One glance at Jumping Knights [$0.99] ought to pretty much explain the premise - it's Doodle Jump with a tokidoki-inspired art style. I was expecting to pick it up, go a few rounds, and be able to name it as a clone and get on with my day. Except hours went by, and I was still playing, and thinking with tinges of guilt about the To Do list that I was ignoring. A little more time spent, and I had forgotten completely what a To Do list even was. Responsibilities? Don't be silly, I just got sight of the princess, which means I'm getting closer. Who cares about grocery shopping?
Jumping Knights might share a lot of format similarities with Doodle Jump, but one can't help feel it's embroidered on the concept. In fact, Jumping Knights is actually one of those genre hybrids that I always tend to be so crazy about, a la Puzzle Quest. It takes a cute, cartoonlike world and puts you in the role of a determined little knight, jumping from platform to platform with a trusty sword in hand. Just like Doodle Jump, control is managed by simply tilting the phone left and right.
As you go, the aim is to avoid falling, collect power-ups along the way that make your ascent easier, and to beat the bosses you meet at the top of each level in order to save a princess. It's an action game, but it also has a taste of RPG spliced in since your character can gain levels. It also racks up items as you collect them, so you have a little inventory to use at will. There is no shortage of items either, so it's a waste to try to hoard them in wait for the boss at the end. You'll have more than enough to go around.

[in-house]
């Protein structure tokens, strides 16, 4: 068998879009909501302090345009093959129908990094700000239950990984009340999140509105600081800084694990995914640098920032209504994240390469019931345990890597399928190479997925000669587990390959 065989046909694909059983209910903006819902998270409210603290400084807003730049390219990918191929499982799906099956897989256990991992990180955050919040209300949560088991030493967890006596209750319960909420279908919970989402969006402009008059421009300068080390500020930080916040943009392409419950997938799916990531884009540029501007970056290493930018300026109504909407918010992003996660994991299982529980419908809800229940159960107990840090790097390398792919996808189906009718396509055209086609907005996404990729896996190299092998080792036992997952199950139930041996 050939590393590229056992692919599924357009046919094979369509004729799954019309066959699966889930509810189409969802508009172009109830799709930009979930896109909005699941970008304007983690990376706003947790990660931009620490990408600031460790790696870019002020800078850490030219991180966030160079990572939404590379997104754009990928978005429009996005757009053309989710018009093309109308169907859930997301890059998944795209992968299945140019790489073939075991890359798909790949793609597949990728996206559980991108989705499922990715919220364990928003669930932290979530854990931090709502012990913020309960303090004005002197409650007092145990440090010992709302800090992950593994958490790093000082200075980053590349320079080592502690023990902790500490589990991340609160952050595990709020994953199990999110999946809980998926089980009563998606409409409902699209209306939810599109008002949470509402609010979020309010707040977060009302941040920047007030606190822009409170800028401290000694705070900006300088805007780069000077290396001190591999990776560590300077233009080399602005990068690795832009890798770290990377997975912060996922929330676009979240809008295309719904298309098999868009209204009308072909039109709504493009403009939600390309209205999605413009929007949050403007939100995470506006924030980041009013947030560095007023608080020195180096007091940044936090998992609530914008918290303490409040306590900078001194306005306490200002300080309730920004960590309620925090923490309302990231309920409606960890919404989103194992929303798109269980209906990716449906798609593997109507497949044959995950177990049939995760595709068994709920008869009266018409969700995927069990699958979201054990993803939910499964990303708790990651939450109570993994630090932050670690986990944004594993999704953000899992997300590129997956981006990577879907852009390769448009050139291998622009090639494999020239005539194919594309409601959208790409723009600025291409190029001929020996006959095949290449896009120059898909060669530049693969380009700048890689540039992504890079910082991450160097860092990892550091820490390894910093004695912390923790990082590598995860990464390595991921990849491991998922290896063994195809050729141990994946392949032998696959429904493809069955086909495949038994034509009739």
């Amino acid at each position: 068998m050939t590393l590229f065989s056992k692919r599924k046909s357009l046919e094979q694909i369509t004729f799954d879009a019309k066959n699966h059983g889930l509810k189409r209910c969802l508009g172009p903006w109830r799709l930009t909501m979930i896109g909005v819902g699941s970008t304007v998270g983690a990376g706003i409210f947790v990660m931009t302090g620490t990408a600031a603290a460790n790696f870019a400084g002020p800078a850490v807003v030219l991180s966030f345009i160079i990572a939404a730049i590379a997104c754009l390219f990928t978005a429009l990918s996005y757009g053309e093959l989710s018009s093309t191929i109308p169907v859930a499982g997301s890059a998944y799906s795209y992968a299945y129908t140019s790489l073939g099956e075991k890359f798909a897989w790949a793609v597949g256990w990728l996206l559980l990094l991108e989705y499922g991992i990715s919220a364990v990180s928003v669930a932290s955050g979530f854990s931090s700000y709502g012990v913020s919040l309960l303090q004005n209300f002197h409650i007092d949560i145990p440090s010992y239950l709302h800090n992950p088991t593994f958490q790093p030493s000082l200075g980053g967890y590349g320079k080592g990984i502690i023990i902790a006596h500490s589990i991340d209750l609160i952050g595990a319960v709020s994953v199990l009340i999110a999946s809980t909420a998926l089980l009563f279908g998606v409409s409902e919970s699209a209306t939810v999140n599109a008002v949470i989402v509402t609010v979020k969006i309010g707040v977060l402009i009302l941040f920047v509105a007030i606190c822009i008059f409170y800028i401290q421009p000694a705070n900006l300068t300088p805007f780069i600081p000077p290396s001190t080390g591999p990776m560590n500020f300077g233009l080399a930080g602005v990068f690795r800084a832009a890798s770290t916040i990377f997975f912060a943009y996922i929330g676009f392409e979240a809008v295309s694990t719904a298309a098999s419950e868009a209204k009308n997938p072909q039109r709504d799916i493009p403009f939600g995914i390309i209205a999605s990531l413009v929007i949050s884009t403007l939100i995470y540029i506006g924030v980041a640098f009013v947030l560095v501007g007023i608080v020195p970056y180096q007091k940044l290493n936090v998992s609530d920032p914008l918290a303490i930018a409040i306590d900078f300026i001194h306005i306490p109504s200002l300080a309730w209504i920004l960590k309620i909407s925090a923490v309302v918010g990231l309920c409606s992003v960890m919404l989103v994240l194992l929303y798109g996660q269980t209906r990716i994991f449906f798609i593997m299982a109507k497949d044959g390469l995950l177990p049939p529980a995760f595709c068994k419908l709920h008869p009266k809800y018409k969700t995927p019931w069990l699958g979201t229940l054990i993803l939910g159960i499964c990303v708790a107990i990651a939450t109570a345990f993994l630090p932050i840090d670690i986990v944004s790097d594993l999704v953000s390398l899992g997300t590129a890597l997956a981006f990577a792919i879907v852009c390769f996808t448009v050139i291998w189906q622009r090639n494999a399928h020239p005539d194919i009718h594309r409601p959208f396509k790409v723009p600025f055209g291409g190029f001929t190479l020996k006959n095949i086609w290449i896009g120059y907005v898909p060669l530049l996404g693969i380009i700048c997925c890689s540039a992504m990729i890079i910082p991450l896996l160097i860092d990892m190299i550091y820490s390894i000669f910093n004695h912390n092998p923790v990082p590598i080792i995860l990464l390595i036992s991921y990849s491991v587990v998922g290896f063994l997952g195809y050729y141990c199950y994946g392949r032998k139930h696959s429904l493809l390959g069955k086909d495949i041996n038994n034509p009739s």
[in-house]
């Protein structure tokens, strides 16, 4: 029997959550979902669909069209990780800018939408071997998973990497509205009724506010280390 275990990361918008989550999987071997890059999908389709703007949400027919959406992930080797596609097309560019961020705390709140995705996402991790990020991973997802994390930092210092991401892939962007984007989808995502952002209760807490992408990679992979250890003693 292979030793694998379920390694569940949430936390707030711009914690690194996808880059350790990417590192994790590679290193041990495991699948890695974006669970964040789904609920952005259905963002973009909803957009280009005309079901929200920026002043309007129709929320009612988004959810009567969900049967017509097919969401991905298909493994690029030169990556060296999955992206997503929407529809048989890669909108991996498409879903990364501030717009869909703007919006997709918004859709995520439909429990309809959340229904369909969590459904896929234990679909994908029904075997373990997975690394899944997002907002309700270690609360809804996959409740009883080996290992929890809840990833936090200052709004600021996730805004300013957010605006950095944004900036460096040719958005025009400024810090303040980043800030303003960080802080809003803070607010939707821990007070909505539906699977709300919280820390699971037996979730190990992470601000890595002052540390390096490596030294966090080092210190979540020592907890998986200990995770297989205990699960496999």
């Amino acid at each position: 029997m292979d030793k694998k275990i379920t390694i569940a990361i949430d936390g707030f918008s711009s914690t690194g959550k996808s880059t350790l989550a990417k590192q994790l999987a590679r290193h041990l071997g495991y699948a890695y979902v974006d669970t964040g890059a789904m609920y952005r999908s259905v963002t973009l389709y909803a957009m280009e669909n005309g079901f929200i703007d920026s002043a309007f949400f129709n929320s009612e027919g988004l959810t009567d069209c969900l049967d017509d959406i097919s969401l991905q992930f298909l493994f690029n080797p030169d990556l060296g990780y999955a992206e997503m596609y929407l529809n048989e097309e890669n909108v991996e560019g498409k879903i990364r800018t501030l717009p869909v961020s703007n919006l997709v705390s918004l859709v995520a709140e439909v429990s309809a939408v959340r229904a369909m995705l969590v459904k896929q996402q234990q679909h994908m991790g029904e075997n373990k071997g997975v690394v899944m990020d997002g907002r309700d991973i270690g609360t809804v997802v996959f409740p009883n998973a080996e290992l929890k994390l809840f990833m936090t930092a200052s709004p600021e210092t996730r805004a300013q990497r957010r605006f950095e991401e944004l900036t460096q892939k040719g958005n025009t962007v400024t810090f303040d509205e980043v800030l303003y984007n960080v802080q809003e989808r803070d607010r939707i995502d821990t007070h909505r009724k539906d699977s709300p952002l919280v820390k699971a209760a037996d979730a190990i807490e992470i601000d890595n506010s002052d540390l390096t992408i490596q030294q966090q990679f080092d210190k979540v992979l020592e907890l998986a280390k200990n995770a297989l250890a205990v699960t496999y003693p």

One area that Jumping Knights improves upon Doodle Jump is variety. Every time I played, I saw different power-ups, and I quickly learned that some were more rare than others. I looked forward to getting items like the kiss, which turns your eyes into hearts and sends you hurtling upwards into a momentary love frenzy. Or the dragon egg, which sets you upon a winged companion that soars towards the goal much more quickly than you can leap. Accompanied by basics such as shield power and weapons power-ups, it keeps you always aware of what's coming next and what powers you always want to have at your disposal.
There are creepy crawlies in the world too, but they can be avoided fairly easily if you aren't in a sword swinging mood. Bosses are a bit harder, but I wouldn't call them difficult. "Suitably challenging" is probably a better descriptor, which means if you don't defeat them, you don't feel too frustrated to try again right away (which I consider to be a very good thing). The game is connected to Game Center as well, so you can go there and check out how many other players are whipping your ass.
Bouncy music, crisp and colorful graphics and a basic but effective formula make Jumping Knights the kind of thing that I immediately considered to be one of those games that I will never delete from my phone. When an entire game lasts 25 seconds, it's all too easy to say "just one more round" and keep going. I did that about thirty times, until I realized that it had gotten dark outside and I had been trying to beat my high score for way too long. Not a deep experience, but when you need something to play for your commute or while you waste ten minutes waiting for your take out order, Jumping Knights is sure to please.
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